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The European Super League: the players’ perspective

20.04.21

Football news has dominated the front pages as well as the back in recent days, as 12 clubs announced the formation of a new competition, the European Super League. The move has caused uproar amongst fans and rapidly taken on a political dimension, with both Boris Johnson and Emmanuel Macron condemning the proposal. Moreover, as our own Grahame Anderson has already set out here, the move is likely to have significant legal ramifications as well.

As at the time of writing, public statements from players whose clubs are poised to join the new competition have been few and far between. However, UEFA, the Premier League and the FA have said they will consider all measures available, including banning the players involved from any competition at domestic, European or world level. FIFA’s position is far from clear. In the circumstances, it’s a safe bet that some players’ contracts will have been carefully looked over in recent days.

We don’t know the precise contractual terms of the players involved, or whether players or their representatives were consulted before the move was announced. However, there are a number of contractual questions that are likely to feature:

  • Has there been a breach of an express term of the contract? The standard form player contract within the Premier League Handbook includes an undertaking that the club will abide by the rules laid down by the FA, UEFA and FIFA. Rule L9 of the Premier League Rules lists the competitions that a club may enter and requires prior written approval for any others. Given the public statement issued by the Premier League, it is safe to assume that the ESL six did not follow protocol. Further problems will exist in respect of the UEFA and FA rules.
  • Some contracts may also expressly envision play happening in a given league. Sanctions for breaches of the Premier League Rules range from a reprimand to expulsion and, as noted above, the Premier League have already said they will consider all measures available.
  • Has there been a breach of an implied term of the contract? In addition to basic salary, many player contracts will feature significant bonus provisions pegged to appearances in (for example) the Premier League or Champions League. There are often further bonuses for achievements, whether goals scored or clean sheets, in a given competition. A player may well argue that there is an implied obligation on the club not to render these bonuses a nullity, or to take all reasonable steps to allow them the opportunity to succeed.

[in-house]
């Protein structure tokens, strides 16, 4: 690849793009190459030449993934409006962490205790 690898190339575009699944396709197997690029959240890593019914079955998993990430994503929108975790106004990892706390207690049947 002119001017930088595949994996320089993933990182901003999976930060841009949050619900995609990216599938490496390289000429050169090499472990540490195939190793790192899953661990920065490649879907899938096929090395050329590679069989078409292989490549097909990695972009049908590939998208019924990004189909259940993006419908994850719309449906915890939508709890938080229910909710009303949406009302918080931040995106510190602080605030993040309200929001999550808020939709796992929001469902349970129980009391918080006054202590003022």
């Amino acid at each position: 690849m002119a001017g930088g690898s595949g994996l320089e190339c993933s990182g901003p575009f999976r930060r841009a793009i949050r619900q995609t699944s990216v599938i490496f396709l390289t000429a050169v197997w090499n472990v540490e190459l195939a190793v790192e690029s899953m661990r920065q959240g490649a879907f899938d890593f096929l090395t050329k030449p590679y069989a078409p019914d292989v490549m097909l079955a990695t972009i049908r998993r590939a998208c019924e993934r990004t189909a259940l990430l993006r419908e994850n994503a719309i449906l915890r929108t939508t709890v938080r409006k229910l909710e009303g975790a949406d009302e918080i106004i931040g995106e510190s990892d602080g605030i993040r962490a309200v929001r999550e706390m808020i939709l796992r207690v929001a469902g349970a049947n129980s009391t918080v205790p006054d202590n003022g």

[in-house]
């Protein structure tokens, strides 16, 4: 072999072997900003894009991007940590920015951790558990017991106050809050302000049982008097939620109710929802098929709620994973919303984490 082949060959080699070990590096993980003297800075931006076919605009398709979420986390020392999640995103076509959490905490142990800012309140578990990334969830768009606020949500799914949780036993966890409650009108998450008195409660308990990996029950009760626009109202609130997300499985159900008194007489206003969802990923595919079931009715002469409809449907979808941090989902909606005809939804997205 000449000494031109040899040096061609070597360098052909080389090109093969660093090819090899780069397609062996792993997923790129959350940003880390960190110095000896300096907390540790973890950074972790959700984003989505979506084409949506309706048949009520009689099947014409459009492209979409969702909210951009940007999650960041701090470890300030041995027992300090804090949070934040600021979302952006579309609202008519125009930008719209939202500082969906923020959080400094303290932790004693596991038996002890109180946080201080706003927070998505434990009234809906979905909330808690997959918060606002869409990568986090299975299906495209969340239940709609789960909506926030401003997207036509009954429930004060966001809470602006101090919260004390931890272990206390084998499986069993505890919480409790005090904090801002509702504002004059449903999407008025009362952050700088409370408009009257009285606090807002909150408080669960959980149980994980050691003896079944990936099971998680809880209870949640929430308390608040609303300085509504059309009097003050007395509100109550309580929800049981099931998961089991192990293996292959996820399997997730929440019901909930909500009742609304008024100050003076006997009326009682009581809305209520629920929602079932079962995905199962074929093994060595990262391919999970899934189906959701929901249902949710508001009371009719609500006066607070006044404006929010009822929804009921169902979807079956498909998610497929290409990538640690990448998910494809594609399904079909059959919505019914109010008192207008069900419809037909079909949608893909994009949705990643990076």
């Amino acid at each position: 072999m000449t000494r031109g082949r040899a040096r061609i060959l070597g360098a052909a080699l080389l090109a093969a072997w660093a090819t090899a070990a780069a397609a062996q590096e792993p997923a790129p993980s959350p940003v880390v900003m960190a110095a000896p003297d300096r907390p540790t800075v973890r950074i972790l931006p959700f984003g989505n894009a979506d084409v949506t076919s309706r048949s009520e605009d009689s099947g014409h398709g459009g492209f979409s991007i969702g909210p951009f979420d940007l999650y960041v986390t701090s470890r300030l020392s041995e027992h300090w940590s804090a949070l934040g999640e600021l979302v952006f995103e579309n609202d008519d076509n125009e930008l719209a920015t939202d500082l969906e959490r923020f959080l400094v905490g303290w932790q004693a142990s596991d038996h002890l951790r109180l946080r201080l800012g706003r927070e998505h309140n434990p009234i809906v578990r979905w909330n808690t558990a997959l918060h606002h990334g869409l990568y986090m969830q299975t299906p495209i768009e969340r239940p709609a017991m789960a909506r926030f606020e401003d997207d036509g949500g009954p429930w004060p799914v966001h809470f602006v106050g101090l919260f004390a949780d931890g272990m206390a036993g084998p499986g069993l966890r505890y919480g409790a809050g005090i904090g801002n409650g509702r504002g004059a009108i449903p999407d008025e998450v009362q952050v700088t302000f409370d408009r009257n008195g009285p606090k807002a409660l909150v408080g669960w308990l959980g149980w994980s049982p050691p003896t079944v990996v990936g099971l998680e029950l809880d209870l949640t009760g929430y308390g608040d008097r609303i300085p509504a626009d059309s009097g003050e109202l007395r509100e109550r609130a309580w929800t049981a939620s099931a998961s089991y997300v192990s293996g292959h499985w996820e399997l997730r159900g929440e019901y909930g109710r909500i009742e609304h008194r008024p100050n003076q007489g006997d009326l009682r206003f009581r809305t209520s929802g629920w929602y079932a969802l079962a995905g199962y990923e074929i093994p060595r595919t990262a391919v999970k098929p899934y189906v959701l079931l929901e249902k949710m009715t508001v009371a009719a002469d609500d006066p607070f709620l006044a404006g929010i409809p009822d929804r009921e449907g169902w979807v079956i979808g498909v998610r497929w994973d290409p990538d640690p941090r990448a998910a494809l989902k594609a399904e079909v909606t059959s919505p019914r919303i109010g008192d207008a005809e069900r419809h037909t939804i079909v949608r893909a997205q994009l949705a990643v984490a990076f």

• Similarly, the standard form player contract also provides that the club will release the player for international duty as required. It would be difficult to argue that the parties intended that the club could sidestep this duty by rendering their players ineligible for competitions at international level, and a term may well be implied to prevent such a surprising outcome.
  • Has there been a breach of the implied term of trust and confidence? The relationship between player and club is one of employment, albeit one where the employees have an unusual amount of bargaining power. This means that there will be a term implied that neither party will act in a manner calculated or likely to destroy the relationship of mutual trust and confidence between the parties. It is difficult to believe that many top-level footballers would be happy to find out that their international careers could have ended overnight. If clubs have acted unilaterally or failed to explain the risks involved to their players, they could well face an argument that the relationship of trust and confidence has broken down.
  • Has there been a repudiatory breach of contract? Many of the matters set out above could well be fundamental or repudiatory breaches of contract – and a breach of the implied term of trust and confidence will always be repudiatory. In those circumstances, the player can either affirm the breach and carry on regardless, or they can accept the breach and terminate the contract.

The question of repudiatory breach doesn’t come up very often in the context of football. It may be that there is much going on behind the scenes between the players and clubs involved. Equally, given the reports that the clubs joining the ESL have been guaranteed a welcome bonus worth €200m-€300m each, it may have been assumed that any disquiet could be solved by a simple negotiation.

However, it is easy to imagine that some players wouldn’t be willing to write off their international career in exchange for a further pay hike. Some could currently be stuck with a contractual relationship they find unsatisfactory, or simply want to play hardball in any negotiations. Article 14 of the FIFA Regulations on the Status and Transfer of Players provides that a contract may be terminated by either party without consequences of any kind, either payment of compensation or sporting sanctions, where there is just cause. Just cause is not defined. The worst-case scenario for clubs would be that their players were entitled to terminate their contracts early without facing any sanction and simply move elsewhere. That would up-end the normal power balance between player and club and could lead to, at the least, some very difficult negotiations.

All of this remains speculation for now, and the establishment of a European Super League may yet be avoided following further discussions. However, it will be worth paying close attention to any expressions of dissent from players in the days and weeks ahead.

Commentary by James Green

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